“All names in the committee have been totally in favour of the laws. Even if people opposed to the laws were in the committee, or if the SC changes the composition tomorrow, we will not agree. The move is to put our agitation into a deep freezer. We are here for an indefinite protest. The names show the government doesn’t want the laws to be repealed,” said Jagmohan Singh, one of the farmers’ representatives. When asked if not appearing before the committee could violate the SC order, Balbir Singh Rajewal said: “We never asked the SC for a committee or put any application for the same before the SC.”
Farmer unions said panel members, Bhupinder Singh Mann of the Bhartiya Kisan Union, Shetkari Sanghatana president Anil Ghanwat and agricultural economists Ashok Gulati and Parmod Kumar Joshi had endorsed the laws through newspaper articles. Mann and Ghanwat had also sent a memorandum to agriculture minister NS Tomar, last month, saying they favoured the laws with certain amendments. Mann, a former Rajya Sabha MP and a Punjab farmer leader, is not part of the 41 farmer leaders in talks with the government. The Shetkari Sanghatana, founded by the late Sharad Joshi had for long advocated liberalising the agricultural sector, they said.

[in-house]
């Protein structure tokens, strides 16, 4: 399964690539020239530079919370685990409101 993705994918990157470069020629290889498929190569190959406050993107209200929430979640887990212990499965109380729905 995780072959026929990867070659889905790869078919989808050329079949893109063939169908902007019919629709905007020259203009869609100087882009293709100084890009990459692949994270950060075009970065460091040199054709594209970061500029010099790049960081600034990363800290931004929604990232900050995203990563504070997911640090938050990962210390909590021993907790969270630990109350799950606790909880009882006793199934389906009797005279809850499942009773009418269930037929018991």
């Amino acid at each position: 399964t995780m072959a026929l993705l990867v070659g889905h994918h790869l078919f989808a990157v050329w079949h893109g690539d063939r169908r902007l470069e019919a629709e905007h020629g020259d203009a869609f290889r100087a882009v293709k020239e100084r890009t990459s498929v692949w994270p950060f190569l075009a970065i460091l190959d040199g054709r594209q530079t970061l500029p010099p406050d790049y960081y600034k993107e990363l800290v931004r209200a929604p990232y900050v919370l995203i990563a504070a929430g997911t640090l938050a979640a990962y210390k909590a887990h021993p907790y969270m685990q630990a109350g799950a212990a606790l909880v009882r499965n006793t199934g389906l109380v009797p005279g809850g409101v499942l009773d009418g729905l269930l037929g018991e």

Darshan Pal said farmers appreciated the SC stay on the farm laws and it upholding democratic rights of farmers to protest. Rajewal said that by staying the laws, SC has, in a way, admitted that the laws were wrong. “We are speaking to Parliament representatives who made the laws, so why should an outside committee come in between? We will go to the meeting with ministers on January 15, as scheduled. Parliament can go ahead and discuss the matter,” Pal said. Jagmohan Singh said the laws were made by the government and it should repeal them. Farmers do not want to shift the onus or divert the issue as their fight is with the government. “SC can suo-moto repeal the laws if it wants to,” he said.
SC had appealed to the unions to send the aged, women and children home but Rajewal said no one was willing to leave protest spots till the laws were repealed. He said the ‘tractor march’ on Republic Day would be completely peaceful but rumours were being spread that farmers would storm Delhi and move to Red Fort or Parliament. “We will decide our plan after January 15. Farmers arriving from other states must be prepared for peaceful protest. We will never tolerate violence,” Rajewal said. On the government’s claim that it would furnish proof of Khalistani infiltration, Pal said the government had been unsuccessfully making such allegations since day one to divide farmers. Rajewal said their lawyers did not appear in SC on Tuesday as the cause list showed the matter was up for orders and not for discussion.